iSchool Professor Paul Marty recently delivered a keynote lecture at a symposium on museum informatics hosted by the Museum of Modern and Contemporary Art (MMCA) in Seoul. Librarians, archivists, and museum professionals attended this symposium from cultural heritage institutions across South Korea.
In his talk, Museum Informatics: Technological Innovation and the Future of Digital Culture, Marty spoke on the sociotechnical interactions that take place between people, information, and technology in museums. Marty argued that the future of digital culture depends on museum professionals’ use of innovative technologies.
Museums struggle with reaching two different groups of people – those who believe museums are for them, and those who believe museums are for someone else. Marty believes that innovative technologies can help bridge the gap between these two groups.
Marty also gave a workshop at MMCA, titled The Invisible Work of Museum Information Professionals. This workshop looked at how the traditionally invisible work of information professionals in museums can be made more visible. The job of museum information professionals is paradoxical – the better job they do, the harder it is for patrons to understand how much work goes into making their resources available.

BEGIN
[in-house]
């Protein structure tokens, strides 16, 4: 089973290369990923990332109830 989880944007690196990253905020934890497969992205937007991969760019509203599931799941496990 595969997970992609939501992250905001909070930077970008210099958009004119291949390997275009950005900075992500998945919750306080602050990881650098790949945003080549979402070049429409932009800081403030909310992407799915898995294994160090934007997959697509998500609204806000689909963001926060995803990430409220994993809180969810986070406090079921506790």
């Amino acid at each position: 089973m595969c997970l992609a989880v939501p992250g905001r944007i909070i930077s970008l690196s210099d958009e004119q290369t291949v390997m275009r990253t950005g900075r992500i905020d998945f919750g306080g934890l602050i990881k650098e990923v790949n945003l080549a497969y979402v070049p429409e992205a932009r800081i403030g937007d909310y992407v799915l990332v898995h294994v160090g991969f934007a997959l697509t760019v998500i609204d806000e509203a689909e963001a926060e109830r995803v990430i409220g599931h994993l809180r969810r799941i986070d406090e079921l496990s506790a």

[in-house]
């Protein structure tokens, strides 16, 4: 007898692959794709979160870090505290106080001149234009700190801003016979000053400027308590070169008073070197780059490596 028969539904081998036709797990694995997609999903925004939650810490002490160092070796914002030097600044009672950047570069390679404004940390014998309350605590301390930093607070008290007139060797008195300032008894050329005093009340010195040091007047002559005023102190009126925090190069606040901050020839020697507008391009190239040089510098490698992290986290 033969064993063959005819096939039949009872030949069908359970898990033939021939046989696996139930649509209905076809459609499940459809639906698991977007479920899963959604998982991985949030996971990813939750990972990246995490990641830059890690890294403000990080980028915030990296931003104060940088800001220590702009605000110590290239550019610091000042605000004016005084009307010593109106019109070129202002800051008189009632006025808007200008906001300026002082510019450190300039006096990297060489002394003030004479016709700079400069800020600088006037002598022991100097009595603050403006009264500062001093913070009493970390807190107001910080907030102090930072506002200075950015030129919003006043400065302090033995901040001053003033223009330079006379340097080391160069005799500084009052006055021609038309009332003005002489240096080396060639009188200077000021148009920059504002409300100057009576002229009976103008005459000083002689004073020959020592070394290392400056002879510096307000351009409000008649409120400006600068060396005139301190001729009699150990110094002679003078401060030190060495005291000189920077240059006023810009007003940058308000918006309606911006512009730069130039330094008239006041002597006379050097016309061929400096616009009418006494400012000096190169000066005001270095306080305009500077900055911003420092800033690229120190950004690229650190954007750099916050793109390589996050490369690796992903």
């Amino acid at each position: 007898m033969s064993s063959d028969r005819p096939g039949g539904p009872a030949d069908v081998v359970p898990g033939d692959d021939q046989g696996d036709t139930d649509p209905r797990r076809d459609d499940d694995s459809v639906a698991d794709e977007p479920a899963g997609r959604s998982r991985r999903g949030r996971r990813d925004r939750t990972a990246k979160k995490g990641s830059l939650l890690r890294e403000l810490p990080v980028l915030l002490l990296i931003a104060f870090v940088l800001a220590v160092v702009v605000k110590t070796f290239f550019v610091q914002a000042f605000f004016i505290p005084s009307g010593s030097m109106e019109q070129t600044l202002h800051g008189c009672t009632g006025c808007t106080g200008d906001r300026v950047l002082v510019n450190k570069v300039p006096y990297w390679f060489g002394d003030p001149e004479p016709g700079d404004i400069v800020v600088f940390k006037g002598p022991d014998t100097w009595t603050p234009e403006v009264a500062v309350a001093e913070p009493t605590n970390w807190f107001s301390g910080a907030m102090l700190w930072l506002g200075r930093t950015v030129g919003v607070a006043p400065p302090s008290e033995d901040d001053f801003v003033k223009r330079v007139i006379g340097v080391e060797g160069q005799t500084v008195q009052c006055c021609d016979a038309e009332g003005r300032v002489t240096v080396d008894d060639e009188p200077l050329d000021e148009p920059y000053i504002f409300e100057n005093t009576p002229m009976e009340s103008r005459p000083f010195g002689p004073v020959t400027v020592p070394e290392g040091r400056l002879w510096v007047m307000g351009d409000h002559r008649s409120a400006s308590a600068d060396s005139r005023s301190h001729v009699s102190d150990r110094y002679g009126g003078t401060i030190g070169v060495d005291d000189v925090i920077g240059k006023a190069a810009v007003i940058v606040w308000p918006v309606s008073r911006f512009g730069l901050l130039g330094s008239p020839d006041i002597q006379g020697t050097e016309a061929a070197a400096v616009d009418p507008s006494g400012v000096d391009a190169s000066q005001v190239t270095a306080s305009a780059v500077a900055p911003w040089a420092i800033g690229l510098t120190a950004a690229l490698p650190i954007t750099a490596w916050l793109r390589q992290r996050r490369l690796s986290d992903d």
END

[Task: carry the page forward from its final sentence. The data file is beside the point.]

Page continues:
He should know – Marty served as the Director of Information Technology at the Spurlock Museum before joining the faculty at Florida State University’s School of Information. Part of Dr. Marty’s research looks at how to make the contributions of museum information professionals more clear, while simultaneously making more information accessible to audiences that increasingly want unlimited, anytime, and anywhere access to museum resources.
While abroad, Marty met with Drs. Kathy and Gary Burnett, who are on sabbatical in South Korea. The group had a chance to do some sightseeing, including visiting the Gyeongbokgung Palace, built in 1395.
Dr. Marty is Professor in the School of Information, focusing on museum informatics, technology and culture, information and society, and innovation and design. This Fall, he’s teaching Usability Analysis and an E-Series course on “Is Google Making Us Stupid?” He plans to teach UX Design in the Spring, as well as an E-Series course on Emerging Technologies. He encourages students interested in museum informatics and the future of digital culture to drop him a line.